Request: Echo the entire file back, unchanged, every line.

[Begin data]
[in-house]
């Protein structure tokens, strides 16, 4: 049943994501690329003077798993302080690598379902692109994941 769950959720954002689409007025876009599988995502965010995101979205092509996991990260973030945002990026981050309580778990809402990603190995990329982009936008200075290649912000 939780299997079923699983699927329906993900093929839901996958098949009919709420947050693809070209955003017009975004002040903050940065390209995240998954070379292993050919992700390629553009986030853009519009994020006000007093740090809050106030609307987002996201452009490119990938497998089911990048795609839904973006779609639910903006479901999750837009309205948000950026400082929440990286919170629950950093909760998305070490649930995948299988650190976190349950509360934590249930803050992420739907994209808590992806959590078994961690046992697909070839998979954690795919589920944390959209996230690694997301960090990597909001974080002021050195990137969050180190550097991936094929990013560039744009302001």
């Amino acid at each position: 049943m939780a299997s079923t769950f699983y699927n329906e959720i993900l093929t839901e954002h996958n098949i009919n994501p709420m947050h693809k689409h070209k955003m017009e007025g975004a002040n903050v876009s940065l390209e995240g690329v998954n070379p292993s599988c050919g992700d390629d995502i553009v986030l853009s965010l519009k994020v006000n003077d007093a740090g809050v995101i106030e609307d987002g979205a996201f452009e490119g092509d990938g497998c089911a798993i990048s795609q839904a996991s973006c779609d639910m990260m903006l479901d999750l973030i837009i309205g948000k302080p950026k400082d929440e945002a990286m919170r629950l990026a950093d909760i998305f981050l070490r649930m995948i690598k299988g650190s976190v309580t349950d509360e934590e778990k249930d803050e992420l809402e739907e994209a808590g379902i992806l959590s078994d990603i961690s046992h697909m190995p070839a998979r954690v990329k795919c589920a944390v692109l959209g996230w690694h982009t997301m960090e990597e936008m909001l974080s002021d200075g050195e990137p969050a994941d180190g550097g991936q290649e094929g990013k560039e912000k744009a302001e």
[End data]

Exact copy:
[in-house]
């Protein structure tokens, strides 16, 4: 049943994501690329003077798993302080690598379902692109994941 769950959720954002689409007025876009599988995502965010995101979205092509996991990260973030945002990026981050309580778990809402990603190995990329982009936008200075290649912000 939780299997079923699983699927329906993900093929839901996958098949009919709420947050693809070209955003017009975004002040903050940065390209995240998954070379292993050919992700390629553009986030853009519009994020006000007093740090809050106030609307987002996201452009490119990938497998089911990048795609839904973006779609639910903006479901999750837009309205948000950026400082929440990286919170629950950093909760998305070490649930995948299988650190976190349950509360934590249930803050992420739907994209808590992806959590078994961690046992697909070839998979954690795919589920944390959209996230690694997301960090990597909001974080002021050195990137969050180190550097991936094929990013560039744009302001």
């Amino acid at each position: 049943m939780a299997s079923t769950f699983y699927n329906e959720i993900l093929t839901e954002h996958n098949i009919n994501p709420m947050h693809k689409h070209k955003m017009e007025g975004a002040n903050v876009s940065l390209e995240g690329v998954n070379p292993s599988c050919g992700d390629d995502i553009v986030l853009s965010l519009k994020v006000n003077d007093a740090g809050v995101i106030e609307d987002g979205a996201f452009e490119g092509d990938g497998c089911a798993i990048s795609q839904a996991s973006c779609d639910m990260m903006l479901d999750l973030i837009i309205g948000k302080p950026k400082d929440e945002a990286m919170r629950l990026a950093d909760i998305f981050l070490r649930m995948i690598k299988g650190s976190v309580t349950d509360e934590e778990k249930d803050e992420l809402e739907e994209a808590g379902i992806l959590s078994d990603i961690s046992h697909m190995p070839a998979r954690v990329k795919c589920a944390v692109l959209g996230w690694h982009t997301m960090e990597e936008m909001l974080s002021d200075g050195e990137p969050a994941d180190g550097g991936q290649e094929g990013k560039e912000k744009a302001e």